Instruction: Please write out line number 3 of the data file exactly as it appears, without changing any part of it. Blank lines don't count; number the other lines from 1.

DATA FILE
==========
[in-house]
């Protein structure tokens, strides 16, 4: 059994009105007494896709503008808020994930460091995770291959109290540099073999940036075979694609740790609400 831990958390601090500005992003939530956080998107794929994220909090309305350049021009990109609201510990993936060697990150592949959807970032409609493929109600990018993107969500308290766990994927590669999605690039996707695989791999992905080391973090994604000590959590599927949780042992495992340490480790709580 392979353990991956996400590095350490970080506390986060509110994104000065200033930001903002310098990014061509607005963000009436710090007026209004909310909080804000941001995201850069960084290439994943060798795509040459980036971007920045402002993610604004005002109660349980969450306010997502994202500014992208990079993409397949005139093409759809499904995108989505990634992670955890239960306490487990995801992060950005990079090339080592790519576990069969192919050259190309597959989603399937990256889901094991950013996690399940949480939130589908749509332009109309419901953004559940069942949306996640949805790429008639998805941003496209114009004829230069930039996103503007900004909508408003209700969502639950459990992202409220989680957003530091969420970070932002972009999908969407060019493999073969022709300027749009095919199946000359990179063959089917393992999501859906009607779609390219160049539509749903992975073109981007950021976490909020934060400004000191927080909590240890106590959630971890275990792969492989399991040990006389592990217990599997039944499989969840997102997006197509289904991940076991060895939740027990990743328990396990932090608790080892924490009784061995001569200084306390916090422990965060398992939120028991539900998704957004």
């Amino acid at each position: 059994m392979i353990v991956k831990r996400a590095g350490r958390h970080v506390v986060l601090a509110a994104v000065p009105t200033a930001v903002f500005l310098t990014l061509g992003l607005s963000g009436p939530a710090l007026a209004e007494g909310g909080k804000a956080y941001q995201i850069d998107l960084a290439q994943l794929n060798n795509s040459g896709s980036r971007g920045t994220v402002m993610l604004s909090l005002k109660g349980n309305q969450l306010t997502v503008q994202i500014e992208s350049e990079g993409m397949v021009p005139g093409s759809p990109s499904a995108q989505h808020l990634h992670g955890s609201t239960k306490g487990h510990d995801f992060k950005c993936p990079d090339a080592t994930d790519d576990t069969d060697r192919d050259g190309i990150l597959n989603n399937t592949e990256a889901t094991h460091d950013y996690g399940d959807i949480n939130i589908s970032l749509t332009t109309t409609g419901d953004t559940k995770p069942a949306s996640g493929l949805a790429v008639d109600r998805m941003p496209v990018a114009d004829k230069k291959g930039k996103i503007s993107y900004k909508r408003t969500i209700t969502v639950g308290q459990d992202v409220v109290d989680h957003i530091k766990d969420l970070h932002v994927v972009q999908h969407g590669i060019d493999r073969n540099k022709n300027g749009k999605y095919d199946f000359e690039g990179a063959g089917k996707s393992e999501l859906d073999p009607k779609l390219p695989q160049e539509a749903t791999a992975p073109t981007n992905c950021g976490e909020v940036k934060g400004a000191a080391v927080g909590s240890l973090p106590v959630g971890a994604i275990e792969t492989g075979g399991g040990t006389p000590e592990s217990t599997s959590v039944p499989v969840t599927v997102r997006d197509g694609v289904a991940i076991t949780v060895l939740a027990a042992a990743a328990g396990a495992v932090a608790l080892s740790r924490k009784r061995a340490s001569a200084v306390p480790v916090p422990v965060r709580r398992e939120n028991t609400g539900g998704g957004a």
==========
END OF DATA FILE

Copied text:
């Amino acid at each position: 059994m392979i353990v991956k831990r996400a590095g350490r958390h970080v506390v986060l601090a509110a994104v000065p009105t200033a930001v903002f500005l310098t990014l061509g992003l607005s963000g009436p939530a710090l007026a209004e007494g909310g909080k804000a956080y941001q995201i850069d998107l960084a290439q994943l794929n060798n795509s040459g896709s980036r971007g920045t994220v402002m993610l604004s909090l005002k109660g349980n309305q969450l306010t997502v503008q994202i500014e992208s350049e990079g993409m397949v021009p005139g093409s759809p990109s499904a995108q989505h808020l990634h992670g955890s609201t239960k306490g487990h510990d995801f992060k950005c993936p990079d090339a080592t994930d790519d576990t069969d060697r192919d050259g190309i990150l597959n989603n399937t592949e990256a889901t094991h460091d950013y996690g399940d959807i949480n939130i589908s970032l749509t332009t109309t409609g419901d953004t559940k995770p069942a949306s996640g493929l949805a790429v008639d109600r998805m941003p496209v990018a114009d004829k230069k291959g930039k996103i503007s993107y900004k909508r408003t969500i209700t969502v639950g308290q459990d992202v409220v109290d989680h957003i530091k766990d969420l970070h932002v994927v972009q999908h969407g590669i060019d493999r073969n540099k022709n300027g749009k999605y095919d199946f000359e690039g990179a063959g089917k996707s393992e999501l859906d073999p009607k779609l390219p695989q160049e539509a749903t791999a992975p073109t981007n992905c950021g976490e909020v940036k934060g400004a000191a080391v927080g909590s240890l973090p106590v959630g971890a994604i275990e792969t492989g075979g399991g040990t006389p000590e592990s217990t599997s959590v039944p499989v969840t599927v997102r997006d197509g694609v289904a991940i076991t949780v060895l939740a027990a042992a990743a328990g396990a495992v932090a608790l080892s740790r924490k009784r061995a340490s001569a200084v306390p480790v916090p422990v965060r709580r398992e939120n028991t609400g539900g998704g957004a």